x
By using this website, you agree to our use of cookies to enhance your experience.
award
award award
award award

TODAY'S OTHER NEWS

Warning over reservation fees in the Modern Method of Auction

A member of a prominent legal network is warning buyers and their conveyancers to be ”wary” of the Modern Method of Auction because of the fees attached to the process.

A member of the Bold Legal Group - an information exchange service whose members conduct around a third of all property conveyancing in the UK - has issued the warning.

It says: “We are coming across more and more properties being dealt with in this manner and there are a few well known estate agencies where this is becoming the norm. 

“Clients and their lawyers really need to be wary as buyers pay a non-refundable ‘reservation fee’ – usually a percentage of the purchase price. 

“Many clients do not realise this is an extra payment on top of what they have agreed to pay for the property and I suspect nearly all will not realise that this sum will need to be taken into account in the calculation of the stamp duty payable.”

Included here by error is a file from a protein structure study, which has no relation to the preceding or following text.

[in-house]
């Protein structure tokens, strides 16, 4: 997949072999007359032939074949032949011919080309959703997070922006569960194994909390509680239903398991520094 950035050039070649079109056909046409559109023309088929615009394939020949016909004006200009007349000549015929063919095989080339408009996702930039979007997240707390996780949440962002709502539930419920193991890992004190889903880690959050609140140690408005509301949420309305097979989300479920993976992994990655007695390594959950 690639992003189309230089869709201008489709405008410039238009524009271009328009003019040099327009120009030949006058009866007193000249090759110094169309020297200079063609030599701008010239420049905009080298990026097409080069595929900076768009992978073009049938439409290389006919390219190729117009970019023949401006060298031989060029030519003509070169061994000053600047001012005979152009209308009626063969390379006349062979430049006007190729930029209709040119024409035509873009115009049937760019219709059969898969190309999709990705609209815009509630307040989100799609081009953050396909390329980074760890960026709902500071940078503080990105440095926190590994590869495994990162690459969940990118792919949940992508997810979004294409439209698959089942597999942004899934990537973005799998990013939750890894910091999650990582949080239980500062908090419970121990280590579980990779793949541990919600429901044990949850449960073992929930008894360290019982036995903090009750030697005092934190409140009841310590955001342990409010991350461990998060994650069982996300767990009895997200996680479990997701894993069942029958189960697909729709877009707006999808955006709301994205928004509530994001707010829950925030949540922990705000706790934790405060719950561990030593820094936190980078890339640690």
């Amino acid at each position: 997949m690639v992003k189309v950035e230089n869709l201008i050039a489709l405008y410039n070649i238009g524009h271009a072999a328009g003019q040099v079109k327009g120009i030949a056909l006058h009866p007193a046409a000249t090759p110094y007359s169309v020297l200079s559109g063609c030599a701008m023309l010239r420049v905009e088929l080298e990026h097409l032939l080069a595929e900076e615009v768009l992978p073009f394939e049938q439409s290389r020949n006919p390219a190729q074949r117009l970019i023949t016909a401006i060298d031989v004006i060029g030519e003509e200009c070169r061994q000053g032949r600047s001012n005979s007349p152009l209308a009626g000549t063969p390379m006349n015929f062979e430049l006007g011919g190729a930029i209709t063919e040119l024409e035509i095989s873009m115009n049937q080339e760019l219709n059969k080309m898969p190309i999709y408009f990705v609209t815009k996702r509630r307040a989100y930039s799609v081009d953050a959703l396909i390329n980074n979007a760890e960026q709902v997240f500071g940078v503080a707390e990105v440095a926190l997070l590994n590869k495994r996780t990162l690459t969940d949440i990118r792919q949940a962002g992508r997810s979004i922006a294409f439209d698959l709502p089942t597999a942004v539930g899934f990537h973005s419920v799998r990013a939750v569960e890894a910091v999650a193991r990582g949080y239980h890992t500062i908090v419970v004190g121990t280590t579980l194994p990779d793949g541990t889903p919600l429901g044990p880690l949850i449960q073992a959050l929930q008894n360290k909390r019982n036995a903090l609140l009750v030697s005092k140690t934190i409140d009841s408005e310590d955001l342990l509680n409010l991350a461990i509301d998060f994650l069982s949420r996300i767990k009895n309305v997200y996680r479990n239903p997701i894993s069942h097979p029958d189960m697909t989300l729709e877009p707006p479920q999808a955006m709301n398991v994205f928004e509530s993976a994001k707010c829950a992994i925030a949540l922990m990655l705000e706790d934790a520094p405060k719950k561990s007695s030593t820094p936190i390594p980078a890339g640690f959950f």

The warning appears from the unnamed conveyancer in a BLG newsletter to members.

Modern Method of Auction allows buyers to bid on a property online with a long completion timescale - rival purchasers may have up to 30 days before the end of the bidding - giving the eventual buyer time to sort mortgage finance. 

However, once the online hammer falls, the buyer must pay a substantial non-refundable reservation fee: this can be several thousands of pounds and can, depending on the property price, attract stamp duty.

This fee, hitherto attracting little publicity, has prompted a number of concerns from consumer bodies and some agents.

The HomeOwners’ Alliance has written a major report on the process, describes the world of online auctions as “murky” and says the reservation fee - which it claims can be £5,000 - is little-known and “goes straight to the auctioneers and estate agent.”

IAM Sold, the country’s largest MMA operator which works with 1,900 estate agency branches, says the HomeOwners’ Alliance report highlights “confusion from buyers and sellers, and evidently, not enough transparency from some agents.”

Late last year IAMSold revealed that on a £19m turnover in the financial year to the end of October it generated £10.6m for agent partners based on 3,300 completed sales.